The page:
If I am brutally honest, a small percentage of this sacrifice, has been for my own glory. The glory of being hailed a “good mother”, the accolades from friends of “I don’t know how you do it”, the social media affirmation of staged milestone photos, the recognition at Mother’s Day Church services complete with lapel flower and chocolate hearts, shining case plan reports from social workers who were relieved that my deeds reduced their own workload, the pictures for the family portrait wall, the inner fulfillment of knowing I’m a ‘good Christian woman’.

Another part has also been to compensate for the guilt of being divorced. My subconscious inner voice often reminds me of these failures yet can be easily be ignored when I am busy caring for the children. Being rejected as a wife is the ultimate shame, however if the children turn out ‘alright’, my sins appear forgiven. I can hold my head high in my community! Redemption is possible! My logic tells me, ‘if I can’t be a good wife, then I’ll be a good mother’!

But sacrificing all is what a ‘good mother’ does, right?

Maybe not.

Despite all my intentions and sacrifices, I feel as though I have come up short. Have they all been worth it?

The pre-teen to teenage season, has not gone to plan. I was not successful at shielding my children from the dysfunctions of my marriage and its effect on them. Toxic patterns have started to rear their ugly heads, and out of necessity, I’ve had to change my tune from ‘mother of the year who sacrifices all’…to ‘badass who accepts none of your ****** (insert your own adjective here).

This badass-mother-in-training does not sacrifice all. She invests where it is fruitful, enforces boundaries, refuses disrespect, and elevates her own self-worth, fulfillment, and safety above her children’s. (I felt guilty just writing that sentence…this badass is still a work in progress…clearly!)

The transition has been frightening. It has taken me years of failed attempts at faulty behaviour and co-parenting negotiations to arrive at the only option left at my disposal.

Relinquish.

Let go.

Hand the children over to their circumstances, desires, and ultimately…their God.

Over time there has been incessant regressions, then re-attempts to…

Let go. Let go. Let go.

Let go of their health.

Let go of their moral development.

Let go of their education.

Let go of their opinion of you.

Let go of other’s opinions of you.

Fast forward a year or two, and this is where it has led me.

Silence.

Peace.

Sadness.

Stillness.

Calmness

Okay-ness

Make no mistake, letting go hurts. It hurts a lot.

I regularly grieve. I mourn. I am disappointed that my family is not what I desired.

But I still love them. In a different way. In a safer way.

If I had continued the path I was on, it would have been more of the same for years to come. Arguments, power-struggles, constantly explaining myself, broken things, being used and manipulated, name calling, pleading for co-parenting and department support and character assassinations. It would lead to a future of toxic relationships not only for myself, but for my children and their future partners and families. I could see history repeating itself over decades, I could possibly still be a victim of it as an elderly woman. Round and round the abuse cycle.

Instead, by embracing my inner badass, it is possible me and my children will have a different outcome. I acknowledge there is a risk that I will lose them completely, however, I have placed those worries in God’s hands. Instead I try to focus on the goal of my children learning that all people have limits and all people deserve respect. That choices have consequences, good and bad. Forgiveness can be sought; however, repeated negative behavior does not need to be accepted.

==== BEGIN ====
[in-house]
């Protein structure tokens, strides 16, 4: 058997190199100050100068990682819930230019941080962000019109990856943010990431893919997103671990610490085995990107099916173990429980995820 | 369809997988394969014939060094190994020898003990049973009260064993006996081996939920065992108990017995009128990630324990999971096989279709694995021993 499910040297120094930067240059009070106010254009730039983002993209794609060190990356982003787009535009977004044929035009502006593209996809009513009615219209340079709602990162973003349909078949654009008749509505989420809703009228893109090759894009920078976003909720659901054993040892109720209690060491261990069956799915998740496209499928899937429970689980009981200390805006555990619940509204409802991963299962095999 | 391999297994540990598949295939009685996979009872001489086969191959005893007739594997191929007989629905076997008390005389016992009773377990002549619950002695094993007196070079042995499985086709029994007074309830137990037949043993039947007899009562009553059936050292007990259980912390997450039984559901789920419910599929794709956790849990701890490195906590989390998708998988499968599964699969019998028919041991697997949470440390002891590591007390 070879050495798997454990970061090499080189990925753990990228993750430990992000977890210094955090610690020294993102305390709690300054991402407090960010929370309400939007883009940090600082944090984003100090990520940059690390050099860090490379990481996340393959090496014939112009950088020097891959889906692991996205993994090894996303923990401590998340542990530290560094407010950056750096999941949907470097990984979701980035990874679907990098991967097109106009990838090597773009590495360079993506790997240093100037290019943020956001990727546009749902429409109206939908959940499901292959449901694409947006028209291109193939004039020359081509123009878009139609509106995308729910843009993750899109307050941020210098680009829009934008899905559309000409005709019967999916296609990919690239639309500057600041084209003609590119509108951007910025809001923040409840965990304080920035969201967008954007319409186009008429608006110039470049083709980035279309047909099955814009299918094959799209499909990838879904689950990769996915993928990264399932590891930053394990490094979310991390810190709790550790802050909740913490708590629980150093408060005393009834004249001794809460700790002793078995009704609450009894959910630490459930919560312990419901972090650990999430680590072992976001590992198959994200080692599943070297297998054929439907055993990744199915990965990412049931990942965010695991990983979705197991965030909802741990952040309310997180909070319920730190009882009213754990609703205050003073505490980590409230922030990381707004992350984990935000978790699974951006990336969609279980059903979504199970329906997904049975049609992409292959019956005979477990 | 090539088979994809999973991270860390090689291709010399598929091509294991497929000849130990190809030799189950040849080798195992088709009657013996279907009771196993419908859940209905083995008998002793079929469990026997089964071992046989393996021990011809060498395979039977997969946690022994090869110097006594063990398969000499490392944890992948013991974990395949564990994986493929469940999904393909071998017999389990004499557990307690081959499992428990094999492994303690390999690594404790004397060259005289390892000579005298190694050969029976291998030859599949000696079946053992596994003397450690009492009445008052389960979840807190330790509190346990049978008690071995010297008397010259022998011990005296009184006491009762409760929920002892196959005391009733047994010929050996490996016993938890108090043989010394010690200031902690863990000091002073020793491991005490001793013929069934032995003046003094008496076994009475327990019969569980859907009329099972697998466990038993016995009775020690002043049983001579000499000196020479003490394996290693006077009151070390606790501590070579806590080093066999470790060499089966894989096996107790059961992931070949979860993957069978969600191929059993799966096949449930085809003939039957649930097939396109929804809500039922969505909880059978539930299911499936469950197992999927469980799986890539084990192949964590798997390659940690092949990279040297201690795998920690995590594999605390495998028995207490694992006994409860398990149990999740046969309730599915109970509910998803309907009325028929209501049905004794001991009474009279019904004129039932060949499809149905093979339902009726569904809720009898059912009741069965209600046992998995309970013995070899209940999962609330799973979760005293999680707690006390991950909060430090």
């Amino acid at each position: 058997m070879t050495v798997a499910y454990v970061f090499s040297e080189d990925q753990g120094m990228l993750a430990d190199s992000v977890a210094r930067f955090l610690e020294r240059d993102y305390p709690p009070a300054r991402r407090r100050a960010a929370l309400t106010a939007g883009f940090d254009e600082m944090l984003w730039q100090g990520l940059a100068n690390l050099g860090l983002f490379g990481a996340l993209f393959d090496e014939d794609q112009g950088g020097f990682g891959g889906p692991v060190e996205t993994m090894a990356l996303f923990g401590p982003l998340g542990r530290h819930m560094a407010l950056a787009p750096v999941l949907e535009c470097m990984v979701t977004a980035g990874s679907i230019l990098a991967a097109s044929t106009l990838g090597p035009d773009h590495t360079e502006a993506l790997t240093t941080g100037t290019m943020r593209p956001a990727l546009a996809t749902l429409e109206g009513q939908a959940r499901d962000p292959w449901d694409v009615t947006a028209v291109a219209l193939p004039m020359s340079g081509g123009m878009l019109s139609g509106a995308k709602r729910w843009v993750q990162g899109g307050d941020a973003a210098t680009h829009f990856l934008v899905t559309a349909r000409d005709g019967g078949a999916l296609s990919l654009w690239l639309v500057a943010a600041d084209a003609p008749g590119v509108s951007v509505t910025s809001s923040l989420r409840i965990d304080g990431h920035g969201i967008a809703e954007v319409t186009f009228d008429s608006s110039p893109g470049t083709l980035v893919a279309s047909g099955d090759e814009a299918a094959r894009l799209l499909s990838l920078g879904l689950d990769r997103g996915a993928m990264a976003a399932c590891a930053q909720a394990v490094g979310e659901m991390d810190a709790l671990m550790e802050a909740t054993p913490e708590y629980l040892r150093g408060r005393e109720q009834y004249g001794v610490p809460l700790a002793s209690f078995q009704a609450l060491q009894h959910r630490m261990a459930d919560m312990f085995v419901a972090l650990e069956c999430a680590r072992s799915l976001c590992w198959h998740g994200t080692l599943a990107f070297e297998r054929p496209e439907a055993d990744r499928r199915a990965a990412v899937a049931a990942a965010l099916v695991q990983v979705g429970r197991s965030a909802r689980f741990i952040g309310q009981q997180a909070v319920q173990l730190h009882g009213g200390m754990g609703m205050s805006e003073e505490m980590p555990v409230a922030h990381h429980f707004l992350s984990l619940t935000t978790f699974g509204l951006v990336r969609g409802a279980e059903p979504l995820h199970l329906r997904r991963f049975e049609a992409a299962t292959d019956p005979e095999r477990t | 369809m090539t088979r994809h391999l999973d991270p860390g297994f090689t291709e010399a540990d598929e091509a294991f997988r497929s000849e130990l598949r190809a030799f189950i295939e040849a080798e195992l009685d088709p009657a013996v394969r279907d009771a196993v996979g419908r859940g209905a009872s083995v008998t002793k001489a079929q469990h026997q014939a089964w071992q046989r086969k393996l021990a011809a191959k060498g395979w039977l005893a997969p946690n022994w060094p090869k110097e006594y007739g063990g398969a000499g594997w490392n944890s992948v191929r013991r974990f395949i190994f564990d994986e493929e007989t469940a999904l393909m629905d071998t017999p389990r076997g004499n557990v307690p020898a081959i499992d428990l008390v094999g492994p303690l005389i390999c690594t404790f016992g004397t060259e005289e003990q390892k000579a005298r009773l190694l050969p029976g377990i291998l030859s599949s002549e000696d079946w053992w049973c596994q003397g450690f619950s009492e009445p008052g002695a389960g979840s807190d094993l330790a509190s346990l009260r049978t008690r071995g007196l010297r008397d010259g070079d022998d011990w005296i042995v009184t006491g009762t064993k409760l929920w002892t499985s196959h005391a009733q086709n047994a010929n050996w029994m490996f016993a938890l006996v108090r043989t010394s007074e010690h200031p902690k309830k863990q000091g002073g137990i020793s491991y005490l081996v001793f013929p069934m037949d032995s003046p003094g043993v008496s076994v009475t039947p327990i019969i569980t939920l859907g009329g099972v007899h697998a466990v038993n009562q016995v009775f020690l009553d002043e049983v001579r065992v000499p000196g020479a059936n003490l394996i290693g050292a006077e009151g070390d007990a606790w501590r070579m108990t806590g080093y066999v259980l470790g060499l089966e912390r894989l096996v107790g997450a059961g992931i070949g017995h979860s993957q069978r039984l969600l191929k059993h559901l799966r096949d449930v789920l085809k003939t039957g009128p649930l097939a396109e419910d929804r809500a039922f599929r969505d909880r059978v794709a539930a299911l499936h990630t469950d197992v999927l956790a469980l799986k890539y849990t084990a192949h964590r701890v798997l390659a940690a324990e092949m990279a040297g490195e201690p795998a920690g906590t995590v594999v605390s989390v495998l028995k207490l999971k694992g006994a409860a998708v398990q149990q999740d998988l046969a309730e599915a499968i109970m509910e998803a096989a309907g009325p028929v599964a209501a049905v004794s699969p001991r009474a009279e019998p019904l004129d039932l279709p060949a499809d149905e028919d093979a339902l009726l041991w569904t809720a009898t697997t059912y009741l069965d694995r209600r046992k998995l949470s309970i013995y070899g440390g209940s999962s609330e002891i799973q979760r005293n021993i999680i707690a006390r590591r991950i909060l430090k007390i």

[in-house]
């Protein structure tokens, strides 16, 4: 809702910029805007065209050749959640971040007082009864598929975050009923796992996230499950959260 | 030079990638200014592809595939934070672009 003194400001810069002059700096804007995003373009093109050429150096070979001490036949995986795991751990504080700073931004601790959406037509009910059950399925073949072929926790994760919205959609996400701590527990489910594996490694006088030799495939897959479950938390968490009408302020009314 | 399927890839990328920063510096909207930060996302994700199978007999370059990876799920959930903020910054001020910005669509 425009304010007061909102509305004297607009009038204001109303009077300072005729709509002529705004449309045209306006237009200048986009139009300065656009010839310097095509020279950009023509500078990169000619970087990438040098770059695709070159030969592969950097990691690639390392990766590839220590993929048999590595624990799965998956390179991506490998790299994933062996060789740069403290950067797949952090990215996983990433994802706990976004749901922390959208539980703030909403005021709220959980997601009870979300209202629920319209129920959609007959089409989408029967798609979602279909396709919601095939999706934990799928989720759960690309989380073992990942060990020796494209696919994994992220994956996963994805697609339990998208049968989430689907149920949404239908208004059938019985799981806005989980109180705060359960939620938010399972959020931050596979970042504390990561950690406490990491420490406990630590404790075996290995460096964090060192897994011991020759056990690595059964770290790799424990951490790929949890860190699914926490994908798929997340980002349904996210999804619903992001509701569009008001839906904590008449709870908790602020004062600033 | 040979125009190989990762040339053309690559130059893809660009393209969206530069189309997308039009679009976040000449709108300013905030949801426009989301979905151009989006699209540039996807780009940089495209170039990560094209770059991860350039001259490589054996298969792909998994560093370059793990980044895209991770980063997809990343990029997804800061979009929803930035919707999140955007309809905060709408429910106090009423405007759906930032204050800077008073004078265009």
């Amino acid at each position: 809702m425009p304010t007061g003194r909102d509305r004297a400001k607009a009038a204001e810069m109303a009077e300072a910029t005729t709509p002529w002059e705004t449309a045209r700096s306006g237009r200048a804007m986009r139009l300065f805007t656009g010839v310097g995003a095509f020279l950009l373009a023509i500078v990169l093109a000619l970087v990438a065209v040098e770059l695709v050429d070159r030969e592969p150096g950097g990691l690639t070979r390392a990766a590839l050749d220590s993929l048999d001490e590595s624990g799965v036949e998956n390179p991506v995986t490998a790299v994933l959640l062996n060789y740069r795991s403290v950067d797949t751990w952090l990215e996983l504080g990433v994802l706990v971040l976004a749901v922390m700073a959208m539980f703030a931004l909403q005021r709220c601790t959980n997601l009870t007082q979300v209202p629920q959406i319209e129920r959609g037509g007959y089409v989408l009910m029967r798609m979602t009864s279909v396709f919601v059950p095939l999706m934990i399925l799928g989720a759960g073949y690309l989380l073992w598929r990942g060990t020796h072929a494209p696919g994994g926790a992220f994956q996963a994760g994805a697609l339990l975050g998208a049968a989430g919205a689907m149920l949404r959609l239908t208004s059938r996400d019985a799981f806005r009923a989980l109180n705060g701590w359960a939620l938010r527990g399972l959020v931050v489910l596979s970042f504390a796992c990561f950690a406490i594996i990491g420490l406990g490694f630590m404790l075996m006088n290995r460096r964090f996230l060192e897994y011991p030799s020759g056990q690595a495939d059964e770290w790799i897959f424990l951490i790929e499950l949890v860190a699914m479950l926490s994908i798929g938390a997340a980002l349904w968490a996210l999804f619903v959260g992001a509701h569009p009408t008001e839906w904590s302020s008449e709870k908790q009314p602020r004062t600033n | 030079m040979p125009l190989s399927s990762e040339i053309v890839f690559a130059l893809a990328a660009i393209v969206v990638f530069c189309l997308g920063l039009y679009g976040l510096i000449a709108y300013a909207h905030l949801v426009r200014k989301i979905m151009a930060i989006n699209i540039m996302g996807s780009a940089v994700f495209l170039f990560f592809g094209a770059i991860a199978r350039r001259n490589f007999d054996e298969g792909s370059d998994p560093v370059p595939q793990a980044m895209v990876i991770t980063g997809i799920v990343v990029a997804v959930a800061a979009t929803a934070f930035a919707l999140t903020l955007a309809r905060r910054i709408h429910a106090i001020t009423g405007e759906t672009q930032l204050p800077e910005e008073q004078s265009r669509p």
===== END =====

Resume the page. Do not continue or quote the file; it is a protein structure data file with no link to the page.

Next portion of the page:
So, I have been on a journey towards badass-ness. Yes, I have been accused of ‘rejection’, and I have faced the dreaded fear of ‘what if people call me a ‘bad mother’’.

But it no longer has power over me.

I am fighting for my children by putting my skinny jean-wearing, pot-planting, SUV driving weapons down, and instead laying my family’s future at the foot of the cross. His will be done, not mine.

I am now free of cursed maternal expectations and guilt trips, and let me tell you, it is nothing short of empowering and enlightening.

Will you join me and become a badass mother too?

A Scooter Affair

Photo by Brett Sayles

Don’t you love it when the kids throw a conversational grenade while you’re driving in the car…and have no way to escape?!

“So Mum, why can’t you just forgive?”

Gulp…. silence…and a million thoughts, memories, emotions and traumas ran through my mind within a two second time span. Urggghhh….not that issue. Since the ‘affair monster’ reared its ugly presence in my world, I had wrestled with these issues on a daily and sometimes minute by minute basis. It was hard enough for me to work out my own feelings, let alone to explain them to my children. It had been the bane of my existence the past few years.

I tried my best to articulate the journey that had changed my boys’ lives, reduced me to a part-time mother, decimated friendships, added a heap of single-parent responsibility, all while still holding my demeanor in check in front of my son. I clenched the steering wheel tighter and strained my jaw.

“Ummm….I have.” I stammered, not at all convincingly.

“No you haven’t…you haven’t forgotten about it.”

“Well…forgiveness and forgetting are different things. I’m doing my best”.

I went blank. How do you explain the complexities of adult relationships to children without scarring the security in their own circumstances?

My other son then joined the intervention.

“Mum, we just don’t get it. Why don’t we see our friends anymore. It’s time you told us.”

I sighed. All those stupid divorce recovery books never touch on all these real life, uncomfortable realities. Where’s the ‘wise counsel’ in this particular situation? Nowhere.